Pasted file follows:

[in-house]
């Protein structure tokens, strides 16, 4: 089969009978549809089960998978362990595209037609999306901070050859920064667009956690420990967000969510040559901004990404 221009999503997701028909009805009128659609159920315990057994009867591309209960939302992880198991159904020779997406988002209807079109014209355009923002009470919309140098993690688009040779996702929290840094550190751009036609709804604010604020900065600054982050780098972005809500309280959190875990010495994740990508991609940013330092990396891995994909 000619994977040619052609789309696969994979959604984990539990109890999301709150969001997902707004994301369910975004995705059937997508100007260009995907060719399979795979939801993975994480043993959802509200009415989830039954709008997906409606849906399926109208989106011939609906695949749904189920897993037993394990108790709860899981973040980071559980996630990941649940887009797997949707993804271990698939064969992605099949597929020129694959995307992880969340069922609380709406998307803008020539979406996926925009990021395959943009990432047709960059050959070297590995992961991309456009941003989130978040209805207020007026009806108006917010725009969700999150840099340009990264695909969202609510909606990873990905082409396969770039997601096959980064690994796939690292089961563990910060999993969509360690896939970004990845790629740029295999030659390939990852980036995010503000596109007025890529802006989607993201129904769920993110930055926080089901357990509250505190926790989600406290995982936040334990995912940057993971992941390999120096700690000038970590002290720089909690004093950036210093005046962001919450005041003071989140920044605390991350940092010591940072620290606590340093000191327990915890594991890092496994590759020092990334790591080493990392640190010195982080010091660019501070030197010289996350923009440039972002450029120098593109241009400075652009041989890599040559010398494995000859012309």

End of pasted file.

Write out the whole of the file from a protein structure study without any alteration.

[in-house]
């Protein structure tokens, strides 16, 4: 089969009978549809089960998978362990595209037609999306901070050859920064667009956690420990967000969510040559901004990404 221009999503997701028909009805009128659609159920315990057994009867591309209960939302992880198991159904020779997406988002209807079109014209355009923002009470919309140098993690688009040779996702929290840094550190751009036609709804604010604020900065600054982050780098972005809500309280959190875990010495994740990508991609940013330092990396891995994909 000619994977040619052609789309696969994979959604984990539990109890999301709150969001997902707004994301369910975004995705059937997508100007260009995907060719399979795979939801993975994480043993959802509200009415989830039954709008997906409606849906399926109208989106011939609906695949749904189920897993037993394990108790709860899981973040980071559980996630990941649940887009797997949707993804271990698939064969992605099949597929020129694959995307992880969340069922609380709406998307803008020539979406996926925009990021395959943009990432047709960059050959070297590995992961991309456009941003989130978040209805207020007026009806108006917010725009969700999150840099340009990264695909969202609510909606990873990905082409396969770039997601096959980064690994796939690292089961563990910060999993969509360690896939970004990845790629740029295999030659390939990852980036995010503000596109007025890529802006989607993201129904769920993110930055926080089901357990509250505190926790989600406290995982936040334990995912940057993971992941390999120096700690000038970590002290720089909690004093950036210093005046962001919450005041003071989140920044605390991350940092010591940072620290606590340093000191327990915890594991890092496994590759020092990334790591080493990392640190010195982080010091660019501070030197010289996350923009440039972002450029120098593109241009400075652009041989890599040559010398494995000859012309």